In retrospect, the naysayers were right: 1994's Whip-Smart really was a kind of half-baked sophomore album. My prevailing ardor for it probably has something to do with it being my introduction to tittilatingly saucy Chicago singer-songwriter Liz Phair, and why, even now, 1993's Exile in Guyville strikes me as a hit and miss grab-bag.
Nonetheless, from an mainstream indie-rock perspective, those two albums—plus the Girlysound tapes—constitute the entirety of Phair's "Imperial Phase"; personally, I'd extend that to encompass the whitechococatespaceegg demos, but that's an argument for another day. But if we're looking at things commercially, the dream ends at with Whip-Smart, after which point Our Liz leaps off the deep end and into the pop-industrial-complex abyss—we're better off not parsing what came after tha—and if we're inclined to take a more granular approach, we might insist that her heyday ended with "May Queen," that album's final cut.
Exile In Guyville was billed as a point-by-point response to the Rolling Stones' Exile On Main Street. Whip-Smart was theme-less, lacivious icing-of-questionable-provenance on the cake: a fractured collection of moods and scenes from a desert road movie where the heroine mines nursery-rhyme cadences other tchotkes of juvenilia for filthy gold. Issouant guitar lines and artfully slurred syllabales aside—even two decades removed from first exposure, the opening 30 seconds of this song still gives me goosebumps—"May Queen" doesn't belong to the world of Whip-Smart. Rather, it's a coy batting of the eyes in the rearview mirror at the Phair of Guyville, that unknown ingenue on the make, wowing friends and strangers with demos, envying and resenting the power of male rock stars and the belittling sexism of the male-dominated indie-rock treehouse.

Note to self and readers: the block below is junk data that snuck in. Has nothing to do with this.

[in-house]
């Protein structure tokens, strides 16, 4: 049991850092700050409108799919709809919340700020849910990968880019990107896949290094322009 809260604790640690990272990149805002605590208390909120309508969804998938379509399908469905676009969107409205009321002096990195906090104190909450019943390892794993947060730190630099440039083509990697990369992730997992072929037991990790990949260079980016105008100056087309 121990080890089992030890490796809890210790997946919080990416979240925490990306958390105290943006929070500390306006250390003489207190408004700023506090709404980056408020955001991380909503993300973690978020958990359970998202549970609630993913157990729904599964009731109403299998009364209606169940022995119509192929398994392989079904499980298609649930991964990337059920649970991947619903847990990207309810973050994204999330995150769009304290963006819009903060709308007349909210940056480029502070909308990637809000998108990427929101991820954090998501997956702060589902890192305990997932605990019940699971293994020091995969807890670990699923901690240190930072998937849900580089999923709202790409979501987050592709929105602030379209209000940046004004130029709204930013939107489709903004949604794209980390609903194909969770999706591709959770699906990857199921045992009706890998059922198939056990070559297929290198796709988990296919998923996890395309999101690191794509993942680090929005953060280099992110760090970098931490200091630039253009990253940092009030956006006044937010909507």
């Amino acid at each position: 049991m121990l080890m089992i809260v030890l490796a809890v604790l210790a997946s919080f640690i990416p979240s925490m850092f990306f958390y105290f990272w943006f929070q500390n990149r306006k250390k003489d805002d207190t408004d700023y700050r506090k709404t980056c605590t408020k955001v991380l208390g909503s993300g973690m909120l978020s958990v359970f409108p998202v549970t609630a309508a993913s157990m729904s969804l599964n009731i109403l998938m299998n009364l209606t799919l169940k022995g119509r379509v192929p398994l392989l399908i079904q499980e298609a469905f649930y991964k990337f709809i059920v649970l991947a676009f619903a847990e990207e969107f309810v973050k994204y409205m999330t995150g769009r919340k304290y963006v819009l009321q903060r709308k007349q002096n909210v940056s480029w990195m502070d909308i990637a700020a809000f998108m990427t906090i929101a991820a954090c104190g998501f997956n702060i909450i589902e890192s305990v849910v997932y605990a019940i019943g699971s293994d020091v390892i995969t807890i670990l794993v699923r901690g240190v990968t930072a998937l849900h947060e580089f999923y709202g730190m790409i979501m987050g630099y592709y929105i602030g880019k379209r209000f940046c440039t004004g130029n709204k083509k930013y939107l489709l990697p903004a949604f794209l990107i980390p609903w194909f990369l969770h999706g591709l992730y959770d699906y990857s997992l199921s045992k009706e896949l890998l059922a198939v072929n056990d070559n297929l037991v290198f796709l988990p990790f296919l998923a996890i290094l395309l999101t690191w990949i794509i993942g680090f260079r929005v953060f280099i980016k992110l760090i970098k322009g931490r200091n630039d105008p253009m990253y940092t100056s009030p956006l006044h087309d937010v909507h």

"Don't...beeeee...fooooooled...by....him, heeeee's... fiii-iii-inne," she sings, bemoaning the willingless of female fans to be taken in by the male musicians they put on a pedestal. But the key is that she's singing this not as a 17-year old at an Iron Maiden concert, but as a jaded 26- or 27-year old sipping Rolling Rocks backstage at a Soul Asylum show because—wait for it—now she's a rock star, too, seeing life from the other side of the magic curtain.